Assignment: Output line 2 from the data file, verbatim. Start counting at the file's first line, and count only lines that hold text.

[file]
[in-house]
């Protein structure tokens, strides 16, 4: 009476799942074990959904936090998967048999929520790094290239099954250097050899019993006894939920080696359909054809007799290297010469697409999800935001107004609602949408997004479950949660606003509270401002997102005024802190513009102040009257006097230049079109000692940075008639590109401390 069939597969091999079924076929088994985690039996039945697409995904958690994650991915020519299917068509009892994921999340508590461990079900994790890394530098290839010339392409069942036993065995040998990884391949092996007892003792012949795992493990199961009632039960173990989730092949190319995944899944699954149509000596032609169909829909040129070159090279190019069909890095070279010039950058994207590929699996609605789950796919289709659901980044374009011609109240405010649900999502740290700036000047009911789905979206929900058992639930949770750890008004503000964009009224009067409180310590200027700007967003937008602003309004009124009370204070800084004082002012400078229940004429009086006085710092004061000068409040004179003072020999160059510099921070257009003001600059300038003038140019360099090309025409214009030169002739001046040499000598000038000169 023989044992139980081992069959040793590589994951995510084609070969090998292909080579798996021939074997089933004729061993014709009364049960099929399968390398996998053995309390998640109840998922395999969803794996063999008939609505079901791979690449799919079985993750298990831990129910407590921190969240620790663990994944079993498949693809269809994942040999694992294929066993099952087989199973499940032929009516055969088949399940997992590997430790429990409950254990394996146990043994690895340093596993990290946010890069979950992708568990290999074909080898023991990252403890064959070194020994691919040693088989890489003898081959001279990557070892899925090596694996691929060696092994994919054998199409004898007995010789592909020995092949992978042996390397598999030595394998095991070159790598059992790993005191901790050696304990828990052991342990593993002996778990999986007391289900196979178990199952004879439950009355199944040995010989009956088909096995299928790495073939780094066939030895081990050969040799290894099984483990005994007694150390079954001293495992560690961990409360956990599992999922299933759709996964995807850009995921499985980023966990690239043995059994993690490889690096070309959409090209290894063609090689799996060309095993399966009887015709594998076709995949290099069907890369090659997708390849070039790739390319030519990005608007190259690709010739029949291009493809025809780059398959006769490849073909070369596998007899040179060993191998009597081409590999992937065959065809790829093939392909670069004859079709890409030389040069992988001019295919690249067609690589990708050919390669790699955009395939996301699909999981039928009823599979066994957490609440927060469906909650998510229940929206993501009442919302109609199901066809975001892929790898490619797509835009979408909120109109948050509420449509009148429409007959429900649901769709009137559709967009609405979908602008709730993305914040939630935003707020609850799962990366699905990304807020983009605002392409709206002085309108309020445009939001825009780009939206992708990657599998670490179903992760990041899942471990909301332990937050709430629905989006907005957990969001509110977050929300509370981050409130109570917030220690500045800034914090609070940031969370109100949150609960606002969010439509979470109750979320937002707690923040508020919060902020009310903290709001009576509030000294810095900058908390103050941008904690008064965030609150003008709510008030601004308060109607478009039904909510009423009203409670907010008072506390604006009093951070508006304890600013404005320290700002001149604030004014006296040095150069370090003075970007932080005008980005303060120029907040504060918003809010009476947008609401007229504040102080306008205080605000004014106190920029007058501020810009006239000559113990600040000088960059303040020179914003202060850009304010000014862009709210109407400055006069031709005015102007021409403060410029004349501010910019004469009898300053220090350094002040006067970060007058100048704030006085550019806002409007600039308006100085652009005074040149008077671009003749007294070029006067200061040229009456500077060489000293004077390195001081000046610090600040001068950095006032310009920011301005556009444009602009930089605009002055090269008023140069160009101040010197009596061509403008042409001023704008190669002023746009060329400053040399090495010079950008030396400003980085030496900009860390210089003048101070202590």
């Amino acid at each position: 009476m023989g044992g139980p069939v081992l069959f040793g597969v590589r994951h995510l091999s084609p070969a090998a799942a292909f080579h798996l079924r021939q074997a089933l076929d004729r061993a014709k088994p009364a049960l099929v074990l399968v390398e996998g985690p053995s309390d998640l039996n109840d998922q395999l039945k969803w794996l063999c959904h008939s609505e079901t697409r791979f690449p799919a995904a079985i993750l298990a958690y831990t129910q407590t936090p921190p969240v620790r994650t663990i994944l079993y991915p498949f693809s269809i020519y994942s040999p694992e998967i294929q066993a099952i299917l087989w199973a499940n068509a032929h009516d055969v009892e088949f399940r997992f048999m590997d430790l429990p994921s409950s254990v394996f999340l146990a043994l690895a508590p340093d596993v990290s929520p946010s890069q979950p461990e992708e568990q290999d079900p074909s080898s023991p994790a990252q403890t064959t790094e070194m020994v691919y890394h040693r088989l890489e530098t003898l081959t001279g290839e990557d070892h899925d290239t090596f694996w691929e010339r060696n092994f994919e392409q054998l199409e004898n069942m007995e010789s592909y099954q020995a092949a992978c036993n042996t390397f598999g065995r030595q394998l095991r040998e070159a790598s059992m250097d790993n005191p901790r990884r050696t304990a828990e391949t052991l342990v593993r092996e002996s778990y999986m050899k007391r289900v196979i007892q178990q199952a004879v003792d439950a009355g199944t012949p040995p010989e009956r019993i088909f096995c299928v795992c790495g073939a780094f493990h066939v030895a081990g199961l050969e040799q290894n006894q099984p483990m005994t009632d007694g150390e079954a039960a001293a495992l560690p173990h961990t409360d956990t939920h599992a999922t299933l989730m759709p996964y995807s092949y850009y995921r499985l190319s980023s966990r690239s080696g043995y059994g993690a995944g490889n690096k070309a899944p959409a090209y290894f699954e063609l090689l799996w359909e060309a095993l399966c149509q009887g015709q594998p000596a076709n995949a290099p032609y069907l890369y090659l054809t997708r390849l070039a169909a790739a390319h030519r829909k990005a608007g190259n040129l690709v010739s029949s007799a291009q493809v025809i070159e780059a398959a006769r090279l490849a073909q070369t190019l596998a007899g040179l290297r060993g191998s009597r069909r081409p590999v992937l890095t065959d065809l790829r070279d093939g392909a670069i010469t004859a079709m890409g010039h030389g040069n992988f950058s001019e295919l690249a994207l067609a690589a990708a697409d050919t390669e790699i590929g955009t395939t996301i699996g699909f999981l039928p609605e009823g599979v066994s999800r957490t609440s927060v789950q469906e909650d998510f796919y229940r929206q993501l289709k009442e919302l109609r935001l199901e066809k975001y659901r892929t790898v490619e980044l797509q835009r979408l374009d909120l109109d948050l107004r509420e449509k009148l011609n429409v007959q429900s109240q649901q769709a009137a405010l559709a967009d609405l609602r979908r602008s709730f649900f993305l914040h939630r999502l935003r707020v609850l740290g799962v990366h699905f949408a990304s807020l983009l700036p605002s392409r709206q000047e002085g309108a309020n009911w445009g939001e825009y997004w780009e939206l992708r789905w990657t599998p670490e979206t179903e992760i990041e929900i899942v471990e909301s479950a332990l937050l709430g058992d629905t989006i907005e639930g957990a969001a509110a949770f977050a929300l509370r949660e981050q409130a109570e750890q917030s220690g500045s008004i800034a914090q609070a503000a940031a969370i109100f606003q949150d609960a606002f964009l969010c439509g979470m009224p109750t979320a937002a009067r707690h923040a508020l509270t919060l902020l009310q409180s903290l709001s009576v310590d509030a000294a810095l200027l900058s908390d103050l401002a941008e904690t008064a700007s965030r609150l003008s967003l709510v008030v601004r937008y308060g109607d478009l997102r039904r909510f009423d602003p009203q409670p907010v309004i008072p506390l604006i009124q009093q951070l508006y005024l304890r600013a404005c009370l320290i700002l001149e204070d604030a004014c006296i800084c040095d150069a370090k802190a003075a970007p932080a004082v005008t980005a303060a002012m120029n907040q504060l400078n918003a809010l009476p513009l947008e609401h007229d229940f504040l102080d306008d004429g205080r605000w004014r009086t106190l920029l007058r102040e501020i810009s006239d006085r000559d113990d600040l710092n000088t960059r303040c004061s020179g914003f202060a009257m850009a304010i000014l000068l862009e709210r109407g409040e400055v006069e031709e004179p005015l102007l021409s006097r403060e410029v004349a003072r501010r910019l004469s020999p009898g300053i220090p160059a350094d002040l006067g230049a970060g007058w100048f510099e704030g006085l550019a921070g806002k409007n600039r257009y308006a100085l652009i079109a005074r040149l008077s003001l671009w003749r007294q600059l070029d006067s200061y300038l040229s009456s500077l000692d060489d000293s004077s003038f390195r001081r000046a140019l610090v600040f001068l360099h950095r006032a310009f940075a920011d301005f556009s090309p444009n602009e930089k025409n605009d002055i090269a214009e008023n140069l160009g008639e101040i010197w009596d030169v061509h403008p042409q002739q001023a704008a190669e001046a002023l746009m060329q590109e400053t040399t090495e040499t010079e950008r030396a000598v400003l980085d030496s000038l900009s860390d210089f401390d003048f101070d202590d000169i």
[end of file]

């Protein structure tokens, strides 16, 4: 009476799942074990959904936090998967048999929520790094290239099954250097050899019993006894939920080696359909054809007799290297010469697409999800935001107004609602949408997004479950949660606003509270401002997102005024802190513009102040009257006097230049079109000692940075008639590109401390 069939597969091999079924076929088994985690039996039945697409995904958690994650991915020519299917068509009892994921999340508590461990079900994790890394530098290839010339392409069942036993065995040998990884391949092996007892003792012949795992493990199961009632039960173990989730092949190319995944899944699954149509000596032609169909829909040129070159090279190019069909890095070279010039950058994207590929699996609605789950796919289709659901980044374009011609109240405010649900999502740290700036000047009911789905979206929900058992639930949770750890008004503000964009009224009067409180310590200027700007967003937008602003309004009124009370204070800084004082002012400078229940004429009086006085710092004061000068409040004179003072020999160059510099921070257009003001600059300038003038140019360099090309025409214009030169002739001046040499000598000038000169 023989044992139980081992069959040793590589994951995510084609070969090998292909080579798996021939074997089933004729061993014709009364049960099929399968390398996998053995309390998640109840998922395999969803794996063999008939609505079901791979690449799919079985993750298990831990129910407590921190969240620790663990994944079993498949693809269809994942040999694992294929066993099952087989199973499940032929009516055969088949399940997992590997430790429990409950254990394996146990043994690895340093596993990290946010890069979950992708568990290999074909080898023991990252403890064959070194020994691919040693088989890489003898081959001279990557070892899925090596694996691929060696092994994919054998199409004898007995010789592909020995092949992978042996390397598999030595394998095991070159790598059992790993005191901790050696304990828990052991342990593993002996778990999986007391289900196979178990199952004879439950009355199944040995010989009956088909096995299928790495073939780094066939030895081990050969040799290894099984483990005994007694150390079954001293495992560690961990409360956990599992999922299933759709996964995807850009995921499985980023966990690239043995059994993690490889690096070309959409090209290894063609090689799996060309095993399966009887015709594998076709995949290099069907890369090659997708390849070039790739390319030519990005608007190259690709010739029949291009493809025809780059398959006769490849073909070369596998007899040179060993191998009597081409590999992937065959065809790829093939392909670069004859079709890409030389040069992988001019295919690249067609690589990708050919390669790699955009395939996301699909999981039928009823599979066994957490609440927060469906909650998510229940929206993501009442919302109609199901066809975001892929790898490619797509835009979408909120109109948050509420449509009148429409007959429900649901769709009137559709967009609405979908602008709730993305914040939630935003707020609850799962990366699905990304807020983009605002392409709206002085309108309020445009939001825009780009939206992708990657599998670490179903992760990041899942471990909301332990937050709430629905989006907005957990969001509110977050929300509370981050409130109570917030220690500045800034914090609070940031969370109100949150609960606002969010439509979470109750979320937002707690923040508020919060902020009310903290709001009576509030000294810095900058908390103050941008904690008064965030609150003008709510008030601004308060109607478009039904909510009423009203409670907010008072506390604006009093951070508006304890600013404005320290700002001149604030004014006296040095150069370090003075970007932080005008980005303060120029907040504060918003809010009476947008609401007229504040102080306008205080605000004014106190920029007058501020810009006239000559113990600040000088960059303040020179914003202060850009304010000014862009709210109407400055006069031709005015102007021409403060410029004349501010910019004469009898300053220090350094002040006067970060007058100048704030006085550019806002409007600039308006100085652009005074040149008077671009003749007294070029006067200061040229009456500077060489000293004077390195001081000046610090600040001068950095006032310009920011301005556009444009602009930089605009002055090269008023140069160009101040010197009596061509403008042409001023704008190669002023746009060329400053040399090495010079950008030396400003980085030496900009860390210089003048101070202590």